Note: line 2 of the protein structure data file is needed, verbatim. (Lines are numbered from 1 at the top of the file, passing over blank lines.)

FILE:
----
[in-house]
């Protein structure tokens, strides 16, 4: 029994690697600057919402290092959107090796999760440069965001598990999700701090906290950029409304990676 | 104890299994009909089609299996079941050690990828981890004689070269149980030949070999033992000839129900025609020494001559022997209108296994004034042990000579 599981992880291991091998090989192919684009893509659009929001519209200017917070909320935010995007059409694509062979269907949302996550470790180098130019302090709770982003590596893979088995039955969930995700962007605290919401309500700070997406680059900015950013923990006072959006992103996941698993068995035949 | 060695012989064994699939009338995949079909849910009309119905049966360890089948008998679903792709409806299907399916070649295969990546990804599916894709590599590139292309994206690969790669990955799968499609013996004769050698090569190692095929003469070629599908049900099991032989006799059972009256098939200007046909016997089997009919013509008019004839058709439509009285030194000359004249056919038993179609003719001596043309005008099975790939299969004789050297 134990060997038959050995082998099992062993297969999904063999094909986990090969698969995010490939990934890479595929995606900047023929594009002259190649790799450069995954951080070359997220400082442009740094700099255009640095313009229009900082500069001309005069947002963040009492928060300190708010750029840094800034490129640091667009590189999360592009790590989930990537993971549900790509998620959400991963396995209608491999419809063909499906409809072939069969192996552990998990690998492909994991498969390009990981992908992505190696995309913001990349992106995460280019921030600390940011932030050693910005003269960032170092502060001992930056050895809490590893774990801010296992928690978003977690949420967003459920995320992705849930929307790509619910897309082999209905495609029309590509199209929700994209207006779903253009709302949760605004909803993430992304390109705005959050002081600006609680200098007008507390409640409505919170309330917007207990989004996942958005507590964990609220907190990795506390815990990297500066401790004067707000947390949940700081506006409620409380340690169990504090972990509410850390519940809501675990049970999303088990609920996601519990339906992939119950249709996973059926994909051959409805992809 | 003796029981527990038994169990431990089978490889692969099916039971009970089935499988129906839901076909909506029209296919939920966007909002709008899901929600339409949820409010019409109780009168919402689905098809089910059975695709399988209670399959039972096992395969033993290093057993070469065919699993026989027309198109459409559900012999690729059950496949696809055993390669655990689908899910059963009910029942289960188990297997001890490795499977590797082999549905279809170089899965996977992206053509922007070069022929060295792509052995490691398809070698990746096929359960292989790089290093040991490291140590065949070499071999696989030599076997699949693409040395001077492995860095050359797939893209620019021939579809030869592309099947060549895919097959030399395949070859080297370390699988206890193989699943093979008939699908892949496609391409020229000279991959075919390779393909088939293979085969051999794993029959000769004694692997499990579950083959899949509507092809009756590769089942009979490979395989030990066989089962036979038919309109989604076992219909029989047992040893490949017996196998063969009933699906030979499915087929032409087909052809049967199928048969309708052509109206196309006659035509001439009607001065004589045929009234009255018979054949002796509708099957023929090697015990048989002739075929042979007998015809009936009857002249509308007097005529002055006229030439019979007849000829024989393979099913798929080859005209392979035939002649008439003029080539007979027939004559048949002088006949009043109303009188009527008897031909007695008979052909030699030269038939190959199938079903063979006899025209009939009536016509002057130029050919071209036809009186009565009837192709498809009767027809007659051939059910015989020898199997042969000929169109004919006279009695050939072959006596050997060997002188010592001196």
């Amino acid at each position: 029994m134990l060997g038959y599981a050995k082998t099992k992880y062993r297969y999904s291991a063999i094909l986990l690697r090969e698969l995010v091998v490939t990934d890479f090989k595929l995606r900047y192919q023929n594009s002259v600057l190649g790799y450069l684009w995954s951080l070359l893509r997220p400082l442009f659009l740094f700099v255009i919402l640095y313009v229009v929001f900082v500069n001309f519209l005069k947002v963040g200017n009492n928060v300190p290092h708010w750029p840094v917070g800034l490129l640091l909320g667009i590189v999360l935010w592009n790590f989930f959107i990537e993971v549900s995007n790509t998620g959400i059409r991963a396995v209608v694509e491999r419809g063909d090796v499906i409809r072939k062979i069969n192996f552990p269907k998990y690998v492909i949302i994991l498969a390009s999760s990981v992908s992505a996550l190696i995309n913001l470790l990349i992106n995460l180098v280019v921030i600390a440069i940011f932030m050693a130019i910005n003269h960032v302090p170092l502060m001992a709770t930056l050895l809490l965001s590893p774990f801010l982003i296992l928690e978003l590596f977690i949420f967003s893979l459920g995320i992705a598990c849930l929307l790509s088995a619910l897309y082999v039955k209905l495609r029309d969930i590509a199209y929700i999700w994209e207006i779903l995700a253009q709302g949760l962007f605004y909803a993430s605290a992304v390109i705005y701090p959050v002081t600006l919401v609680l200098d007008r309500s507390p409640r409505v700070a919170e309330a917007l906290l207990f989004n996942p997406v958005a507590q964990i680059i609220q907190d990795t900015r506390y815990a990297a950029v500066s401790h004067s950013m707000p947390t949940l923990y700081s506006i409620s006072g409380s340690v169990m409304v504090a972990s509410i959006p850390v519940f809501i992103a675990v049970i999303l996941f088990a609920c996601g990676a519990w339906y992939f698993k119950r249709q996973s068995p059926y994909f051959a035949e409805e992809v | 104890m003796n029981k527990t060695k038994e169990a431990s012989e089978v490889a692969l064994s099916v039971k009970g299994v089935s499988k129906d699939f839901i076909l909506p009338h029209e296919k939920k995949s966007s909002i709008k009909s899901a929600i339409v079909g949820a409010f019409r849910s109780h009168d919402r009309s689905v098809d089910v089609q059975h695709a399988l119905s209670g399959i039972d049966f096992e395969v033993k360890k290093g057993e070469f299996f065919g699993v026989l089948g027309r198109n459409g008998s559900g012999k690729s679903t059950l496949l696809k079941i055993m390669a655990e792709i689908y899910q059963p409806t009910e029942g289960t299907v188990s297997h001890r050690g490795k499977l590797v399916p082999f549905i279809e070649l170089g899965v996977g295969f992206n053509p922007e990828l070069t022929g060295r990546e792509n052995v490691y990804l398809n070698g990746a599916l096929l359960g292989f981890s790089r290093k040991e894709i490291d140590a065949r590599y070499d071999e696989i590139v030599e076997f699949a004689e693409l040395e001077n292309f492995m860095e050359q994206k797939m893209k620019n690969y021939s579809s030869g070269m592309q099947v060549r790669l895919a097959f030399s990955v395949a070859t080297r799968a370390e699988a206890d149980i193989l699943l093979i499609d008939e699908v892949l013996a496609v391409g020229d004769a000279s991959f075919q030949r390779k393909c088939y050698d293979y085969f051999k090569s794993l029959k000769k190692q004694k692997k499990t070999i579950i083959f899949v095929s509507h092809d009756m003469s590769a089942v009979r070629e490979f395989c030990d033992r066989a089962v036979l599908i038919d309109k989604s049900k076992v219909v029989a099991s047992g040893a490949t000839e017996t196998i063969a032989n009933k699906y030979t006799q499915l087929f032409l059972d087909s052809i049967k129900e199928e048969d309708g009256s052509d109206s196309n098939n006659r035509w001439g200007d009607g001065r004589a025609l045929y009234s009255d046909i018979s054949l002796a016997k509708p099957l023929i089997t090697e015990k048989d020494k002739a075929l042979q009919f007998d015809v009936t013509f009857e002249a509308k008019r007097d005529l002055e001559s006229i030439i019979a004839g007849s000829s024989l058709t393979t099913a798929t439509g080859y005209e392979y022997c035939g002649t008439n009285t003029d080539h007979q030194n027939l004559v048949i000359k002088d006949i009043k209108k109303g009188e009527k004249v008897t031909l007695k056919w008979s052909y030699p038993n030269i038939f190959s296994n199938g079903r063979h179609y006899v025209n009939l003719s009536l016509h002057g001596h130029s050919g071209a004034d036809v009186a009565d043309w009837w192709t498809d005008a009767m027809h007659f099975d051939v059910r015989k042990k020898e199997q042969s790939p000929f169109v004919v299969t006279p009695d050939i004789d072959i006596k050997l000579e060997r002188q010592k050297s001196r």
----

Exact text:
């Protein structure tokens, strides 16, 4: 029994690697600057919402290092959107090796999760440069965001598990999700701090906290950029409304990676 | 104890299994009909089609299996079941050690990828981890004689070269149980030949070999033992000839129900025609020494001559022997209108296994004034042990000579 599981992880291991091998090989192919684009893509659009929001519209200017917070909320935010995007059409694509062979269907949302996550470790180098130019302090709770982003590596893979088995039955969930995700962007605290919401309500700070997406680059900015950013923990006072959006992103996941698993068995035949 | 060695012989064994699939009338995949079909849910009309119905049966360890089948008998679903792709409806299907399916070649295969990546990804599916894709590599590139292309994206690969790669990955799968499609013996004769050698090569190692095929003469070629599908049900099991032989006799059972009256098939200007046909016997089997009919013509008019004839058709439509009285030194000359004249056919038993179609003719001596043309005008099975790939299969004789050297 134990060997038959050995082998099992062993297969999904063999094909986990090969698969995010490939990934890479595929995606900047023929594009002259190649790799450069995954951080070359997220400082442009740094700099255009640095313009229009900082500069001309005069947002963040009492928060300190708010750029840094800034490129640091667009590189999360592009790590989930990537993971549900790509998620959400991963396995209608491999419809063909499906409809072939069969192996552990998990690998492909994991498969390009990981992908992505190696995309913001990349992106995460280019921030600390940011932030050693910005003269960032170092502060001992930056050895809490590893774990801010296992928690978003977690949420967003459920995320992705849930929307790509619910897309082999209905495609029309590509199209929700994209207006779903253009709302949760605004909803993430992304390109705005959050002081600006609680200098007008507390409640409505919170309330917007207990989004996942958005507590964990609220907190990795506390815990990297500066401790004067707000947390949940700081506006409620409380340690169990504090972990509410850390519940809501675990049970999303088990609920996601519990339906992939119950249709996973059926994909051959409805992809 | 003796029981527990038994169990431990089978490889692969099916039971009970089935499988129906839901076909909506029209296919939920966007909002709008899901929600339409949820409010019409109780009168919402689905098809089910059975695709399988209670399959039972096992395969033993290093057993070469065919699993026989027309198109459409559900012999690729059950496949696809055993390669655990689908899910059963009910029942289960188990297997001890490795499977590797082999549905279809170089899965996977992206053509922007070069022929060295792509052995490691398809070698990746096929359960292989790089290093040991490291140590065949070499071999696989030599076997699949693409040395001077492995860095050359797939893209620019021939579809030869592309099947060549895919097959030399395949070859080297370390699988206890193989699943093979008939699908892949496609391409020229000279991959075919390779393909088939293979085969051999794993029959000769004694692997499990579950083959899949509507092809009756590769089942009979490979395989030990066989089962036979038919309109989604076992219909029989047992040893490949017996196998063969009933699906030979499915087929032409087909052809049967199928048969309708052509109206196309006659035509001439009607001065004589045929009234009255018979054949002796509708099957023929090697015990048989002739075929042979007998015809009936009857002249509308007097005529002055006229030439019979007849000829024989393979099913798929080859005209392979035939002649008439003029080539007979027939004559048949002088006949009043109303009188009527008897031909007695008979052909030699030269038939190959199938079903063979006899025209009939009536016509002057130029050919071209036809009186009565009837192709498809009767027809007659051939059910015989020898199997042969000929169109004919006279009695050939072959006596050997060997002188010592001196």